Playful cat?

If you are searching for a cheerful companion who is always up for play and fun, Bombay, Cornish Rex and Sphynx are the right choice for you.

Play and frolicking will be among those cats  most loved pastimes – apart from the odd nap in between of course – after which they will enjoy the play with renewed energy!

Shedding or no shedding?

Do you prefer a breed which doesn’t loose much hair?

In that case, the European Shorthair, the German Rex or a Savannah would be the right choice for you.

There are of course the hairless or “nude” breeds – called Sphynx, a Canadian breed which spends it entire life “hairless”.Hair, hair everywhere and not a brush in sight? – With a Sphynx you will never have that kind of problem! A nude animal cannot loose hair –  Sphynx cats have a thicker skin instead.

The cat’s body type?

What should your cat look like?

The eye and coat colour can vary a lot, as well as build, height, head shape, ear and eye size – through to the position and length of the tail.

Even within the same breed there may be exceptions to the rule: We are not talking about “robot”- pets here, rather about individual beings, who sometimes won’t adhere completely to breeding concepts but to mother nature instead.

Each breed has a certain build. Some are rather slim and petite, others may be compact and sturdy. This is first and foremost a matter of taste.

What type do you like best?


Each breed has certain traits attributed to it,  both in character and appearance. Within a certain breed, these can be identical. The will be the same for generations and form part of the heritage.

However, the owners do not only attach importance to these external values, but also to a certain character. Professional breeders therefore mainly mate the parents who bring these qualities. 

What are the character traits and needs of the various breeds then?

Here is a first impression:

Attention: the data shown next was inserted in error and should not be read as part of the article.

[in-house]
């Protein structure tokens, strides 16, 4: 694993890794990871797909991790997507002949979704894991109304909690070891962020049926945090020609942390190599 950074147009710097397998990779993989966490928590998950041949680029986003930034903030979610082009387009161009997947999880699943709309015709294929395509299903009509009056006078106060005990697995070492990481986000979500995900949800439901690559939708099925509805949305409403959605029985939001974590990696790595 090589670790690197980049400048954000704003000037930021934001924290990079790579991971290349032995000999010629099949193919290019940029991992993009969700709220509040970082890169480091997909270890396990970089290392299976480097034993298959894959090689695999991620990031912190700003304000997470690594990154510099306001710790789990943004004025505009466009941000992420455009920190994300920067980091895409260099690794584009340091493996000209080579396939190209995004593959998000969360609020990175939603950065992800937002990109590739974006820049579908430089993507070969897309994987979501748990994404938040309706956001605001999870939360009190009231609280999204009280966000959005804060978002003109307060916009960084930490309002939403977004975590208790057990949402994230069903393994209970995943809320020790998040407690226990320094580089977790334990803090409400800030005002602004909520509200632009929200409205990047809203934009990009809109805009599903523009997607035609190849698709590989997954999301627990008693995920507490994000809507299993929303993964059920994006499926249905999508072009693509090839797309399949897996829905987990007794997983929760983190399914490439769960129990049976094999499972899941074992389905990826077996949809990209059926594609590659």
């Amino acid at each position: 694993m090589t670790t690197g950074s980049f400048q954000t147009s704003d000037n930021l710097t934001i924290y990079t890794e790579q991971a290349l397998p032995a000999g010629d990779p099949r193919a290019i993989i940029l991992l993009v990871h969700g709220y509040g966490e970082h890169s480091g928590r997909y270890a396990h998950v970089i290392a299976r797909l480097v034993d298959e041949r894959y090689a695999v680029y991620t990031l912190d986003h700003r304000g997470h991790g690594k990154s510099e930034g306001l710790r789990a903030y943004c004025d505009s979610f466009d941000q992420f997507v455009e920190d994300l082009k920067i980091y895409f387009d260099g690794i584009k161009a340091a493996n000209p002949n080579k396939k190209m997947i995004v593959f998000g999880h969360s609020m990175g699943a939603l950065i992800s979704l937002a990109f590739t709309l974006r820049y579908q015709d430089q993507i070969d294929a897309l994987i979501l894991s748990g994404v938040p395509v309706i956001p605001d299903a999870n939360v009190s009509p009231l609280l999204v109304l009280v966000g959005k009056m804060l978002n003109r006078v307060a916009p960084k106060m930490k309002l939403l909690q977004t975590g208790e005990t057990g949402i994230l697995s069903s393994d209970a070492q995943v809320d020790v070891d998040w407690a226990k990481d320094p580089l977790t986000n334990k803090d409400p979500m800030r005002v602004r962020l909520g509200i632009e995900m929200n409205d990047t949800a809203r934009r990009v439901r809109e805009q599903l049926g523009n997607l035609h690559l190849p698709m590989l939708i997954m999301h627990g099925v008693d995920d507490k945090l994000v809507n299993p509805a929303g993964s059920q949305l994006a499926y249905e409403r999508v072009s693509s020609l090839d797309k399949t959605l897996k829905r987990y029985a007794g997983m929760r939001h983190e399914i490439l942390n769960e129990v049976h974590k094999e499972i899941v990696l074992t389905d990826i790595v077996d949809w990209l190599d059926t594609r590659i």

What litter is best for which needs and
what are the differences?

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The Cat’s Best Breed Guide

There are numerous cat breeds, from “Abyssinian” through to “York Chocolate”
so which breed is a good match for me?

We introduce them! Our Cat’s Best Breed Guide regularly introduces new breeds.

There is a “profile” for each which will help you to get a brief, informative overview: What does your cat look like, what is its size and weight, its coat and character? Then we introduce the special traits – including the ones unique to this particular breed, through to interesting facts on keeping and care.

You will find the information here.

Varying personalities

The character of a cat is decisive on the way it will behave and handle specific situations. Cat breeds have their basic character traits – some attributes will even be labelled “breed-specific”. However, is the character genetically implemented in the pedigree? Will all family members show the same traits? Is the personality consistent within the breed?

Those who have been acquainted with cats for longer periods – from kittens through to seniors – will soon have realised that there will be differences in both appearance and personality from the very beginnings!

The differences will be visible right at the start of a cat’s life: Some can’t wait to conquer the world – or at least the nearest environment. Others will be more anxious and will make their first steps into life more careful and cautiously – no matter what breed or gender. This mentality will remain.

Mostly throughout the cat’s entire life.

This is due to the fact that character attributes are not only genetically determined but also have a lot to do with outside influences.

The first few weeks are decisive as the cat will be socialised during this period.

During this time, she learns everything about kitty togetherness and is educated not only by the cat mum, but also by the siblings; kittens who have a lot of contact with people and animals during this time will – when they are grown up – be rather trusting like fur noses who were never allowed to get to know this. 

The house cat is a four-legged surprise bag. The majority of cats living with humans are so-called house cats – also known as mongrels or – if living outdoors – “stray”. In appearance, they often resemble the European Shorthair, but they have no pedigree and there is no pressure to fulfill any breed standards.

As opposed to the European Shorthair, house cats come in a colourful mix – each of them unique! Since several cat “fathers” can be involved, one litter can be full of surprises, with new, charming combinations in the mix.

Do the test!

Having a hard time to decide?

Now you at least have an inkling what a cat needs to lead a happy life – however, what is it that you need to be happy?

If you want to know exactly, you have to take the practical test and get involved in living with a cat.

But one thing is certain: no matter which breed you choose – all cats are wonderful creatures that enrich your life.